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My normal method is put coffee in cup. Put some hot water for 30 seconds. Put remaining hot water for 2 minutes.

Strain and drink.

Now if I buy a french press machine should I expect a change in taste of the resultant coffee?

  • Do you have a photo of your sieve, ideally with some kind of scale so that we can see how fine or wide the mesh is? – Stephie Jun 20 '18 at 19:15
  • Haven't purchased a french press yet. Hence asking, otherwise I would have tried myself @stephie – Aquarius_Girl Jun 21 '18 at 2:50
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Your sieve method and the French press are very similar, so with the current parameters you can expect a similarly flavor profile.

But:
If you complain that your current setup strains improperly, I suspect that unless your sieve is really wide-meshed, your grind is too fine and will be even more so for the French press.

French presses have a relatively coarse mesh “filter” (more like a sieve), so if you combine a French press with too-finely ground coffee, you will invariably get coffee grounds and a cloudy brew in your cup. The general advice is to use a coarser grind for French press than for filter, not to mention the fine to super-fine grinds of the espresso and Turkish mokka types.

But if you have coarser grounds, you need a longer extraction time (compare 30 seconds for espresso with 2-4 minutes for French press) to get enough overall “flavor” out. The different flavor components have different extraction curves, and this is one of the main reasons why roasters sell different roasts - they are adapted to the parameters of the brewing method.

My suggestion: Try your press with the current coffee. If it’s too cloudy or grainy (which I think is likely), try a coarser grind and play with the parameters like time and roast. If you want a truly “clean” or “clear” cup, all methods with coarse sieves are at a disadvantage and you are likely to get better results with true filters. They use a pour-over technique, which is similar (albeit not identical) to your current full-immersion method.

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In the case you are describing there won't be a big difference to French press, assuming that you are able to strain the coffee as well as you could with a french press. As long as you manage to strain it properly so that most of the coffee particles are gone the result would ceteris paribus be similar (which means same times, same pre infusion, same water and same temperatures, same grind size, etc.).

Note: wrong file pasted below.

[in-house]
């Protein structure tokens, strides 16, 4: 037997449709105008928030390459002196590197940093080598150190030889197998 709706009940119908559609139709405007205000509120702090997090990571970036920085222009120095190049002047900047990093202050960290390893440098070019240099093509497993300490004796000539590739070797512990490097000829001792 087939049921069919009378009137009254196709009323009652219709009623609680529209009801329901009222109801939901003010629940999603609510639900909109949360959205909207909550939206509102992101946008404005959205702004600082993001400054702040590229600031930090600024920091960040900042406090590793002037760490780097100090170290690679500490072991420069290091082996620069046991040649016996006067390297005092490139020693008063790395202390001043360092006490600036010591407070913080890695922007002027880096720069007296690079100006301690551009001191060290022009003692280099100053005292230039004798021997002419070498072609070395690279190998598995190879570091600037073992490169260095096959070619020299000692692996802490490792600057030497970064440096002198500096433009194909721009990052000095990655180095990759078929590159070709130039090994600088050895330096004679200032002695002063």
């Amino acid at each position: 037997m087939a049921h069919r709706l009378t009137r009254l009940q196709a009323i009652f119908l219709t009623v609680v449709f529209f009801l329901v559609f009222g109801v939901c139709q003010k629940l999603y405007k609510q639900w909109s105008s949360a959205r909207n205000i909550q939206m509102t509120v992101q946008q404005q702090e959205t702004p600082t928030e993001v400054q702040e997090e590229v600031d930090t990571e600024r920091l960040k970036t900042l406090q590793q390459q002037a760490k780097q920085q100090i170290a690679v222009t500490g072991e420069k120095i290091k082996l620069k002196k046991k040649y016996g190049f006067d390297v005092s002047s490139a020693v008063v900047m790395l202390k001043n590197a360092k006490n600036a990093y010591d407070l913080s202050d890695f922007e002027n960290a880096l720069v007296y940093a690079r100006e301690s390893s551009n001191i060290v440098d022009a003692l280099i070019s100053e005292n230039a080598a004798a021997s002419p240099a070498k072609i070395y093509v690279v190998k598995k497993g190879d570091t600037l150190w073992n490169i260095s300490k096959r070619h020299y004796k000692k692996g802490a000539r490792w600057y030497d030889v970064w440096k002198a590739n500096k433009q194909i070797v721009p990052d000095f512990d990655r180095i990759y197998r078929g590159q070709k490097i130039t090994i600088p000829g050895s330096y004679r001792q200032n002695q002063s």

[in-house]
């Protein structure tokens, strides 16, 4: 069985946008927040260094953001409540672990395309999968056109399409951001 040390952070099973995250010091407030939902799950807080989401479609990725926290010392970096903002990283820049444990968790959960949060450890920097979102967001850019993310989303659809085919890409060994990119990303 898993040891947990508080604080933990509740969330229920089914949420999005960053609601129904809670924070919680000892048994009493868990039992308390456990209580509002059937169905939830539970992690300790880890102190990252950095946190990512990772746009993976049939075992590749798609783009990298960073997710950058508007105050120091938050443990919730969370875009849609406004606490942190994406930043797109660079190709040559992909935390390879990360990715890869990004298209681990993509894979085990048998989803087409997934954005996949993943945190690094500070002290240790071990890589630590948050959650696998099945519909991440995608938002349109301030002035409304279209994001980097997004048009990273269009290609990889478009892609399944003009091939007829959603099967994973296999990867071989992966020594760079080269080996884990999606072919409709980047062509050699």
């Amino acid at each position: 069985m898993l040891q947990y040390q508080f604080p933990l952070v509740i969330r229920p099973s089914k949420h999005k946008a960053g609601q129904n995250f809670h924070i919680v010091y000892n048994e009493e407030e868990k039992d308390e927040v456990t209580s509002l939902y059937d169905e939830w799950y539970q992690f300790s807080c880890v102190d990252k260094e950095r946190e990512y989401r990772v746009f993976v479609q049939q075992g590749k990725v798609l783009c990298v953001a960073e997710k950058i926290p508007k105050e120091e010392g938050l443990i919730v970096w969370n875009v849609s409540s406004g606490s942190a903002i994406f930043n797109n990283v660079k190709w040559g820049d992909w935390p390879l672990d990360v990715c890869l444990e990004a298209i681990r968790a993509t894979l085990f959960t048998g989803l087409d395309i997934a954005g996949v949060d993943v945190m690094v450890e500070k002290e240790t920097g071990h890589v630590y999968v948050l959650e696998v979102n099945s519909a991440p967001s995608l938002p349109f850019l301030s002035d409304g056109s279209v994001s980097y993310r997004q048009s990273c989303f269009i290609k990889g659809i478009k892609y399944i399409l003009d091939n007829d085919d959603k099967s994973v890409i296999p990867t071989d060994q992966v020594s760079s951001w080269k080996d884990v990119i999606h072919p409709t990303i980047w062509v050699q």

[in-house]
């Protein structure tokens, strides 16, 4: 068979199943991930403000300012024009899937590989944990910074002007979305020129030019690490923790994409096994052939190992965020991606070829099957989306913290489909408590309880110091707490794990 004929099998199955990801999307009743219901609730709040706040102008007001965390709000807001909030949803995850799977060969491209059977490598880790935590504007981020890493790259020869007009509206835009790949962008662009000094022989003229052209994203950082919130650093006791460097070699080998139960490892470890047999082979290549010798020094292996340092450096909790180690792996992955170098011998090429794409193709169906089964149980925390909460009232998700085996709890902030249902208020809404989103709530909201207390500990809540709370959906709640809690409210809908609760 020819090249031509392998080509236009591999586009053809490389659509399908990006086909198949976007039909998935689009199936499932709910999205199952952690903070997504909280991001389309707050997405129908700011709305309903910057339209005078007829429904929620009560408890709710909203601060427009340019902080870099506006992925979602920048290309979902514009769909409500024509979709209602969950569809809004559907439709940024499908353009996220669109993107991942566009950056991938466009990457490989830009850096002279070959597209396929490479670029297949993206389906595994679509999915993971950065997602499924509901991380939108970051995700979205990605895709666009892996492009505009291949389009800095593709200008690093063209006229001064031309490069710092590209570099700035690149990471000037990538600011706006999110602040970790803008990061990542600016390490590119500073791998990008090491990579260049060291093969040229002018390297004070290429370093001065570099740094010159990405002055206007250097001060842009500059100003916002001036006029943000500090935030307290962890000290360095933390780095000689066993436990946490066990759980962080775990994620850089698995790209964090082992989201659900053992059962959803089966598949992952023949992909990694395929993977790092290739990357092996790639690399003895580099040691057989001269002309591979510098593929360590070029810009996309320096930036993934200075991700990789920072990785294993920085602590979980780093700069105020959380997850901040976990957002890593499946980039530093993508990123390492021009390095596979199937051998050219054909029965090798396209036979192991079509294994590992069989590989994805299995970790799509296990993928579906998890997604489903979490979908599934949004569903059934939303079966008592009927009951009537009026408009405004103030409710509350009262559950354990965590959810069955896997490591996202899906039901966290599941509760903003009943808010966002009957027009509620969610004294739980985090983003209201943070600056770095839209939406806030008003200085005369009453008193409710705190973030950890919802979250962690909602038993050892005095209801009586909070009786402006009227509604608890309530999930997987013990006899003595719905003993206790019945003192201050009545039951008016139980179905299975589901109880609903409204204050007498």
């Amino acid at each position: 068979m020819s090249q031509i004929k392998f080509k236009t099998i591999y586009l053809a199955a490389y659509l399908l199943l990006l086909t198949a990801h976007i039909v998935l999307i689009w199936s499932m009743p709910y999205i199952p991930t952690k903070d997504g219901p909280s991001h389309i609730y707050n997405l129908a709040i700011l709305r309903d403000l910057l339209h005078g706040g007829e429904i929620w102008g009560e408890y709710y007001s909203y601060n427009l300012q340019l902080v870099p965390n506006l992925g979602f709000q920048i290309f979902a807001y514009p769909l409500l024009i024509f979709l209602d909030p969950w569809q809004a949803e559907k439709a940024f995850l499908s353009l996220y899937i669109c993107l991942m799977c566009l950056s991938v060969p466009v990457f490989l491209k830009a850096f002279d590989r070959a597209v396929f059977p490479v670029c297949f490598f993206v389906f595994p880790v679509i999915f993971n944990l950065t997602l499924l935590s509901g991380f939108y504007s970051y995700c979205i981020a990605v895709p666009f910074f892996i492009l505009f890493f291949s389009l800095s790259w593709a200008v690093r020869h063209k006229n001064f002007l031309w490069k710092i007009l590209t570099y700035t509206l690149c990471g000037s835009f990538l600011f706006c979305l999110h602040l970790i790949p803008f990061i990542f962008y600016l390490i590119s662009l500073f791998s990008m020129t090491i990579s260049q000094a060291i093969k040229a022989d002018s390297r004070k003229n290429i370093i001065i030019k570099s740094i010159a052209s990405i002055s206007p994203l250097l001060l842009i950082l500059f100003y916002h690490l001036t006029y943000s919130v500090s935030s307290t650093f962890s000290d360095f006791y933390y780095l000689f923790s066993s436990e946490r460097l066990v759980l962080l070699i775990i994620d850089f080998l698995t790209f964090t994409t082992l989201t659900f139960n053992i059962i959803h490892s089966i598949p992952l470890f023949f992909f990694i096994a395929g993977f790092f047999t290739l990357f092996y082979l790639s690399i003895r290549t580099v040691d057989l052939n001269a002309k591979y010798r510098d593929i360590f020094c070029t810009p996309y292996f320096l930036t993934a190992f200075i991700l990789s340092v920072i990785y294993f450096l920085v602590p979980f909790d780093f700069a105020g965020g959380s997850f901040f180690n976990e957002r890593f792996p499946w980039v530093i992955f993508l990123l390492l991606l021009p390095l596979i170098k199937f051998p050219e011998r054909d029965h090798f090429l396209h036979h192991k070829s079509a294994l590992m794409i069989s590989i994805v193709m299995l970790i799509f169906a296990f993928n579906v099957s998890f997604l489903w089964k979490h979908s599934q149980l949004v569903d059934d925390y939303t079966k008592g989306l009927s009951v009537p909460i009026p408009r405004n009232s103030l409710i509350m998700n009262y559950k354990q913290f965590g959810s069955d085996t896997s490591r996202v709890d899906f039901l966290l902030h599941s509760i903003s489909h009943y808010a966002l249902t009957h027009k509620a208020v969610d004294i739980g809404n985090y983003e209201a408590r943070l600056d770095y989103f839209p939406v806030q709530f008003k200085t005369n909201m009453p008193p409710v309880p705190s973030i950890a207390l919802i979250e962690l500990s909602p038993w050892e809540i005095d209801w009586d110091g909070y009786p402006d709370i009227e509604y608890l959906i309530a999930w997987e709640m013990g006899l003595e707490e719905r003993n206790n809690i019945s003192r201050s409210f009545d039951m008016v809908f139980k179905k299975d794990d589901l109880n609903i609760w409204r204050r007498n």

That is because the methods would be identical, they are both full immersion brewing techniques. In both cases you pour the water on the grounds, let it brew and strain in the end. There are many tips on how to improve your brews with these kind of methods on the coffee stackexchange.

  • I am not able to strain it properly. I find it muddy. I want it to be super clear. Is there a solution without French press? – Aquarius_Girl Jun 20 '18 at 16:59
  • @Aquarius_Girl You can always try methods that include filters. Drip brew, Aeropress, V60, Chemex are best known 'clear' (and relatively cheap) methods. – MTSan Jun 20 '18 at 18:06
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    Yes that is the problem. Neither your method nor French press can give you a perfectly clean cup. You can switch to Filter methods like MT San suggested, any method that filters through paper. There's some things you can try though, if you want to stick with your method. First of all use a coarser grind and increase the brewing time slightly. That will give you similar levels of extraction, but less coffee slurry in your cup. Also make sure you let the slurry sink to the ground and when you strain leave the slurry in the vessel you are brewing in. Don't try straining the muddy part. – avocado1 Jun 21 '18 at 10:46

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